Stopping this practice would be a good start, as well as being infinitely more humane. If you did it to your dog you’d be vilified.

  31. Jennifer Meyer-Smith

    You have my respect, tet02,

    for speaking for your parents who could not speak for themselves.

    I might be allowed to put my dog out of his misery but not my parents. My dog I had sadly to do that just two weeks ago.

    I dread if my parents suffered the same way.

  32. Harquebus

    tet02
    That’s terrible. I have been in similar circumstances more than once. I can empathize.

    Jennifer Meyer-Smith
    I love dogs and feel for you.

  33. tet02

    Thanks folks, but the point I was trying to make,(not very well), is that the time, energy, cost, manpower, resources, etc.,etc, used to keep my Dad alive for 6 weeks more than he ever wanted to,(and of sound mind to the bitter end), is difficult to quantify. But I can assure you it was more than the $350/day taxpayer subsidized payment to big pharmacy, one of which Turnbulls wife is a major shareholder in I believe. So with that in mind, how many more people are in hospitals across Australia, and for that matter the world, wanting nothing more than to move on to “whatever”,but are forced to linger using resources etc that they have no wish to.
    At school in the 70’s we had a fairly progressive social science teacher that spoke of overpopulation being the fundamental problem of dwindling resources leading to global famine, war and poverty. He got quite vocal about the church needing to change policy concerning contraception , spoke of family tax breaks for assisted euthanasia,and most importantly educating young men and especially women, as we would be the ones dealing with the looming elephant in the room. All of which went down a treat at an Anglican boarding school, and assured his employment termination at the end of the year.
    And while he stopped short of eugenics, he did say another Spanish Flu virus or similar was the planets only realistic hope, and I’m sorry to say I think he may well be right.

  34. dragonnanny

    Townsvilleblog stated “In the 21st century “all” countries should be legislating for a family to have no more than 3 children, and if they do, then at the birth of the fourth child, any government benefits that flow to that family should cease immediately.” I have had 3 pregnancies but birthed four children……..and I am wondering if a family has 2 children and tries for a third and eventually produces twins making it four children would they be penalised for that fourth child that they didn’t actually choose to have? I am hoping it doesn’t come to legislation regarding 3 children.

    I actually liked all the comments for this article and the article was informative and something I probably have not given much thought to over the years. I am starting to think that limiting population by laws etc might not be so good but controlling waste would help somewhat I am sure…………items get thrown out and not fixed any more, food is thrown away at an alarming rate, I think if every individual who is capable could learn to stop so much waste something would have to change. And that includes large corporations as well…………. thank you Harquebus for your article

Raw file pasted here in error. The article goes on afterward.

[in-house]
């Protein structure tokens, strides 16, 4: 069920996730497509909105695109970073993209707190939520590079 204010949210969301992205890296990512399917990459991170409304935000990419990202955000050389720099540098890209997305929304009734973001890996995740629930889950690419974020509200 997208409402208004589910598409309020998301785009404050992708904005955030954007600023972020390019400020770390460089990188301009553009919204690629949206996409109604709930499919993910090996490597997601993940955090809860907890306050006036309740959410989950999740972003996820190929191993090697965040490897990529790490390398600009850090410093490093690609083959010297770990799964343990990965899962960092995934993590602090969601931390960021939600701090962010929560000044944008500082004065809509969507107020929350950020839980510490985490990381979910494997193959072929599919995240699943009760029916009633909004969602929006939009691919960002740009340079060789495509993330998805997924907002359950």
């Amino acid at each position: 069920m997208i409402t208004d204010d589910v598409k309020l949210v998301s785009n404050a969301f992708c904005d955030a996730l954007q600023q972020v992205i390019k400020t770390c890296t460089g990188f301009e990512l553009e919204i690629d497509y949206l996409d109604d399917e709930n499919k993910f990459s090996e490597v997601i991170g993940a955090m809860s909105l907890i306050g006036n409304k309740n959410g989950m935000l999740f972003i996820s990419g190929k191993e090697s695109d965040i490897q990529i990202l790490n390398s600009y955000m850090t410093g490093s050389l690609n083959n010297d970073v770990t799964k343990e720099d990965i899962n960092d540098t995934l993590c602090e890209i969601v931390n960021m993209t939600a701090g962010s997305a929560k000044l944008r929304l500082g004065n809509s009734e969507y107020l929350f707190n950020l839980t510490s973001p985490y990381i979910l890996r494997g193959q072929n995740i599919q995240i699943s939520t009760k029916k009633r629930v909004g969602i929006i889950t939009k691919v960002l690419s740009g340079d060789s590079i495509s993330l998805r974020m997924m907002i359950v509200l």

35. Miriam English

    dragonnanny, you have put your finger on one of the most important aspects of the problem: waste.

    Yes, overpopulation is an awful problem, but if we didn’t waste so damn much we would have the population problem licked already.

    Here in the First World we waste a terrifying amount of food, energy, and physical resources. I forget the numbers, but most food, most energy, and most plastic, paper, metal, glass, and electronics is wasted. If we were less gluttonous and shared instead of wasting then I think it’s likely that everybody on the planet would easily have a good standard of living and population would not be such a problem. Also the environment would not be so screwed.

    But we do waste — stupendous amounts. Some people are even proud of their waste, displaying it as a badge of honor.

    What are we to do with humanity?

    tet02, wishing a disease upon us is no solution. Make people insecure and threaten their lives and we breed like rabbits. The only reliable way to bring down numbers is to improve everybody’s lives.

  36. Harquebus

    tet02
    Antibiotic resistant bacteria, viruses and fungi are becoming a problem while at the same time, they could be one of nature’s solutions to our population problem.

    dragonnanny
    You are welcome and thank you for your comment.

  37. Harquebus

    Miriam
    I don’t see how reducing waste helps in the population problem if the waste, surplus if you like, is used to feed someone else. It would help if the saving came from reducing production. This would reduce the amount of resources needed.